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Beyond ‘The Club’: New directions in the study of Turkish Jewish lives

Session III-01, 2022 Annual Meeting

On Friday, December 2 at 8:30 am

RoundTable Description
The study of Turkish Jews, their Ottoman pasts, and their life-worlds in the Republic and contemporary Turkey is proliferating at the same time as the major communities in Istanbul and Izmir are fast shrinking due to rising anti-Semitism, economic and political crises and emigration. This roundtable seeks to take stock of this current trend in Turkish Studies, engaging with a series of intersecting phenomena. Some of them are specific to the Ottoman and Turkish context, such as the discourses of the uniqueness of Turkish-Jewish relations and of 500 years of Muslim hospitality, or the instrumentalization by the Turkish state of Jewish institutions in the denial of the Armenian genocide. The increasingly audible voices of young Jews on the website ‘Avlaremoz’ that reach beyond the confines of community life in search of equal citizenship and the impact of the celebrated Netflix series ‘Kulüp’ on public debates and knowledge production on Jews and minorities in Turkey is also noteworthy. A second set of phenomena pertains to experiences shared by Jewish communities in the Middle East and elsewhere and discusses places and practices of memory, the pressures of assimilation into the majority community and relations with Israel and Zionism. Others deal with the themes of migration, diaspora-building and transnationalism. With these processes in mind, we wish to explore two interrelated questions: What does the unprecedented interest in Turkish Jews tell us about social, cultural and political transformations in AKP-dominated Turkey? And, secondly, can we ascertain the emergence of a field of Turkish-Jewish studies that builds on the existing scholarship on Sephardi Jews in the Ottoman Empire and early Republic but that reaches into the domain of the contemporary politics, society and culture of Turkey today?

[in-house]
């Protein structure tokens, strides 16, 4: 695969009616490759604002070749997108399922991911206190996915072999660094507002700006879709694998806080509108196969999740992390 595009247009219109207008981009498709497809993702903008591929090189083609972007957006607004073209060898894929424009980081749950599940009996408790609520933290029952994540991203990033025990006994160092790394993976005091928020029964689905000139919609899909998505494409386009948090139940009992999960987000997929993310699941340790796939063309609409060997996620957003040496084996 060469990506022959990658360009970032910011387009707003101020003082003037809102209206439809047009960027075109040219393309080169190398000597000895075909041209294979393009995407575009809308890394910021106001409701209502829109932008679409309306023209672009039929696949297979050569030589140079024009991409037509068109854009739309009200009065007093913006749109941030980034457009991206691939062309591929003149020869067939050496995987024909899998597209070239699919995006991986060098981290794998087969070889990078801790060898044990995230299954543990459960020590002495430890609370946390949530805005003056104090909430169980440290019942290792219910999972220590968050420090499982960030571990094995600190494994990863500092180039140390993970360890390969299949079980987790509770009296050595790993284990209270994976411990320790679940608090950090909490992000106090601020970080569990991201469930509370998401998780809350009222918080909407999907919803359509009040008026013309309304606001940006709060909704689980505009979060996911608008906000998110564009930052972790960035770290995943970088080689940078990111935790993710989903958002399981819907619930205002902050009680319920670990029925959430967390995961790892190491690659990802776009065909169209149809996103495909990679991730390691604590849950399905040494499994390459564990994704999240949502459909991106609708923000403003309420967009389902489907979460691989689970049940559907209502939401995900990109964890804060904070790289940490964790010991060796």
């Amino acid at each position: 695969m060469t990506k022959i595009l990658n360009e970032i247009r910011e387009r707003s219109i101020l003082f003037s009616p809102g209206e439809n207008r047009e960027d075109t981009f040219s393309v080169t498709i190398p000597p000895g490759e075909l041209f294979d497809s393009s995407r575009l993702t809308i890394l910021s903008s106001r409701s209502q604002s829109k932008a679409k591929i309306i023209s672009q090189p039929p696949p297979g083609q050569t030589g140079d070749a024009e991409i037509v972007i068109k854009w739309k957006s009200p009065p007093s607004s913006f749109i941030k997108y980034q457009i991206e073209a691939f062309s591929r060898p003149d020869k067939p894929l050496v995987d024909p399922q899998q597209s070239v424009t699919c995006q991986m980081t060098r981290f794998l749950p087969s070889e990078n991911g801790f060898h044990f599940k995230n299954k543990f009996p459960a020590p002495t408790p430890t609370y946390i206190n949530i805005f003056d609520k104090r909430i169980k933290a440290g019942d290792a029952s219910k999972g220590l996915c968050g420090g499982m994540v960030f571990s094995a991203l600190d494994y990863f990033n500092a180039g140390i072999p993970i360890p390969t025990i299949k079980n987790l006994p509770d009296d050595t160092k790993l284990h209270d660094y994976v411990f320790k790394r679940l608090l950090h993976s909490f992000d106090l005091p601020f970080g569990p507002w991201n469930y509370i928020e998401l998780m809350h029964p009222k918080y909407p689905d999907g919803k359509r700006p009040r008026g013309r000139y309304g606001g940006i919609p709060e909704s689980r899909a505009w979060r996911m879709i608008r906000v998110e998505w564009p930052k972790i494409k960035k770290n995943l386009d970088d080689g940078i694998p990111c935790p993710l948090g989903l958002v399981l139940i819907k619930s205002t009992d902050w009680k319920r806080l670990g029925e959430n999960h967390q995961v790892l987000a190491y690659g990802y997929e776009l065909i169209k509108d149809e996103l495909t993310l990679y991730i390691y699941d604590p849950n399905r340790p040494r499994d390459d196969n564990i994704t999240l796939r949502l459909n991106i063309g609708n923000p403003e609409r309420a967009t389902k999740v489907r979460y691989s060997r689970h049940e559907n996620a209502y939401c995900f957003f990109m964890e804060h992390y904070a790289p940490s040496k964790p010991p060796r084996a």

• The largest community of people identifying as Turkish Jews today lives in Israel. Connected to Turkey in variegated ways and on several levels, Turkish Jews in Israel navigate the ideological and political contexts prevalent in Turkey and Israel, while they engage in transnational as well as localized practices of community making. This contribution will discuss how major geopolitical and domestic political transformations in both countries structure Turkish – Jewish lives in Israel and their interactions with Turkey. Turkey’s emergence as a regional power in partial opposition to the ‘West’ -despite continued membership in Western institutions - and its turn to Islamist authoritarianism on the one side and Israel’s unchallenged US-orientation, coupled with new alliances with Arab states and rising religious Zionism on the other create contested spaces where Turkish and Israeli sovereignties intersect and diminish the possibilities of being a Turkish Jew in Israel with close ties to Turkey. Can we speak of a shift of the centre of Turkish-Jewish experience from Istanbul to Tel Aviv, and if so, what could this shift mean for the future of Turkish – Jewish communities in Turkey, Israel and beyond? What does it mean to be ‘Turkish’ under the assimilatory pressures of Zionist nation-building and how can one be Jewish under the conditions of Islamist neoliberal authoritarianism?